Neural tuning size is a key factor underlying holistic face processing

06/15/2014 ∙ by Cheston Tan, et al. ∙ 0

Faces are a class of visual stimuli with unique significance, for a variety of reasons. They are ubiquitous throughout the course of a person's life, and face recognition is crucial for daily social interaction. Faces are also unlike any other stimulus class in terms of certain physical stimulus characteristics. Furthermore, faces have been empirically found to elicit certain characteristic behavioral phenomena, which are widely held to be evidence of "holistic" processing of faces. However, little is known about the neural mechanisms underlying such holistic face processing. In other words, for the processing of faces by the primate visual system, the input and output characteristics are relatively well known, but the internal neural computations are not. The main aim of this work is to further the fundamental understanding of what causes the visual processing of faces to be different from that of objects. In this computational modeling work, we show that a single factor - "neural tuning size" - is able to account for three key phenomena that are characteristic of face processing, namely the Composite Face Effect (CFE), Face Inversion Effect (FIE) and Whole-Part Effect (WPE). Our computational proof-of-principle provides specific neural tuning properties that correspond to the poorly-understood notion of holistic face processing, and connects these neural properties to psychophysical behavior. Overall, our work provides a unified and parsimonious theoretical account for the disparate empirical data on face-specific processing, deepening the fundamental understanding of face processing.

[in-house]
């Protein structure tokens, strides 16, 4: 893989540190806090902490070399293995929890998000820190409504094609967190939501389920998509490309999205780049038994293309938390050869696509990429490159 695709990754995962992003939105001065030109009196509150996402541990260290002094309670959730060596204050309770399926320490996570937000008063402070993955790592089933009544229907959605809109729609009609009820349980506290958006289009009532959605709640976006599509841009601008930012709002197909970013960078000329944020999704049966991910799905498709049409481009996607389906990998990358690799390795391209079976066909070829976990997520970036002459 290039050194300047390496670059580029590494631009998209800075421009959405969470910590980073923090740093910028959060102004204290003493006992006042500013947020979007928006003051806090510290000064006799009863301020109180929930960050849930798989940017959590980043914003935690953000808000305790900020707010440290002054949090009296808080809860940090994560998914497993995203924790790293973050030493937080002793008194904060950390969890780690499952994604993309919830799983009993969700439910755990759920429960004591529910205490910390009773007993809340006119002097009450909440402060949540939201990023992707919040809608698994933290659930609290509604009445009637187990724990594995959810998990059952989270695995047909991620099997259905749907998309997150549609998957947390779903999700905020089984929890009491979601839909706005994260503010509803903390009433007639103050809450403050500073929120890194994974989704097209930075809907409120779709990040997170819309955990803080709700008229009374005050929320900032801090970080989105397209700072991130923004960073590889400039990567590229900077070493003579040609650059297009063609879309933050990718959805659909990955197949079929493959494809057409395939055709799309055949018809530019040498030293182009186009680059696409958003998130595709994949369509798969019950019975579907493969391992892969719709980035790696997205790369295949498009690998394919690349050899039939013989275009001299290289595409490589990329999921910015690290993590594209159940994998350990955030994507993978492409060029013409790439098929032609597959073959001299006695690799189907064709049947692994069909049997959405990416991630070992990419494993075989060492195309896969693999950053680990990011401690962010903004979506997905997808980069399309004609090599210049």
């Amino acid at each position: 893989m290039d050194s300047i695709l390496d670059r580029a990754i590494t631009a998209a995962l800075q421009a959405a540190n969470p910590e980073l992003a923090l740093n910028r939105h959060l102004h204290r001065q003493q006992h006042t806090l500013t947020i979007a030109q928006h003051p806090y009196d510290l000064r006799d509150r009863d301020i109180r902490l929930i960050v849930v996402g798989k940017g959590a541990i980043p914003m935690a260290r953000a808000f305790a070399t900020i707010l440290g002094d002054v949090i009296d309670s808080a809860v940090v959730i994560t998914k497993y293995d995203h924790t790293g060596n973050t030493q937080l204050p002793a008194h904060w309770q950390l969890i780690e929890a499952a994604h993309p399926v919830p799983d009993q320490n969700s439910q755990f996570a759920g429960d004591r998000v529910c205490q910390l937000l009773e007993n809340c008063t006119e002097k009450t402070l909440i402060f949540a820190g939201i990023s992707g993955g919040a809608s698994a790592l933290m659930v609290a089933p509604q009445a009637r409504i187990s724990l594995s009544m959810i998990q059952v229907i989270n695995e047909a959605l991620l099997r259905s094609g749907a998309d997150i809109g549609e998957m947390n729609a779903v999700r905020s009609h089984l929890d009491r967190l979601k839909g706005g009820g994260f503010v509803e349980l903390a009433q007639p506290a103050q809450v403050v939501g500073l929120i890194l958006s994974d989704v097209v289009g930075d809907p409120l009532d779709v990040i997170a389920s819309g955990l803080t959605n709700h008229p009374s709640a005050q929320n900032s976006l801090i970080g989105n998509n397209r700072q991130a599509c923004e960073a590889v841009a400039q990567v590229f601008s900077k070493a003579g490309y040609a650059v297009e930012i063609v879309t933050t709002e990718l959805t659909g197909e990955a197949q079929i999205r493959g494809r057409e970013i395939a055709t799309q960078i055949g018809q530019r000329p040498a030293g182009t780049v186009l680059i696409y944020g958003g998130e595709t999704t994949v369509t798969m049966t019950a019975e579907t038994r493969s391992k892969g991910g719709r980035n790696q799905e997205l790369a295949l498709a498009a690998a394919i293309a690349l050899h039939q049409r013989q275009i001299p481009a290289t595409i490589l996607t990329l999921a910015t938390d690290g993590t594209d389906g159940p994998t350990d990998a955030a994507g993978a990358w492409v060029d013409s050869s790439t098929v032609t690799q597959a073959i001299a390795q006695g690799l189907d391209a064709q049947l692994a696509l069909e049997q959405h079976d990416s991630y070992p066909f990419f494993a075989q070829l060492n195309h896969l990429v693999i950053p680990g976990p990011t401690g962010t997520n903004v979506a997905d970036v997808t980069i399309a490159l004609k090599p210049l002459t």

READ FULL TEXT
POST COMMENT

Comments

There are no comments yet.

Authors

page 1

page 21

page 22

page 23

page 24

This week in AI

Get the week's most popular data science and artificial intelligence research sent straight to your inbox every Saturday.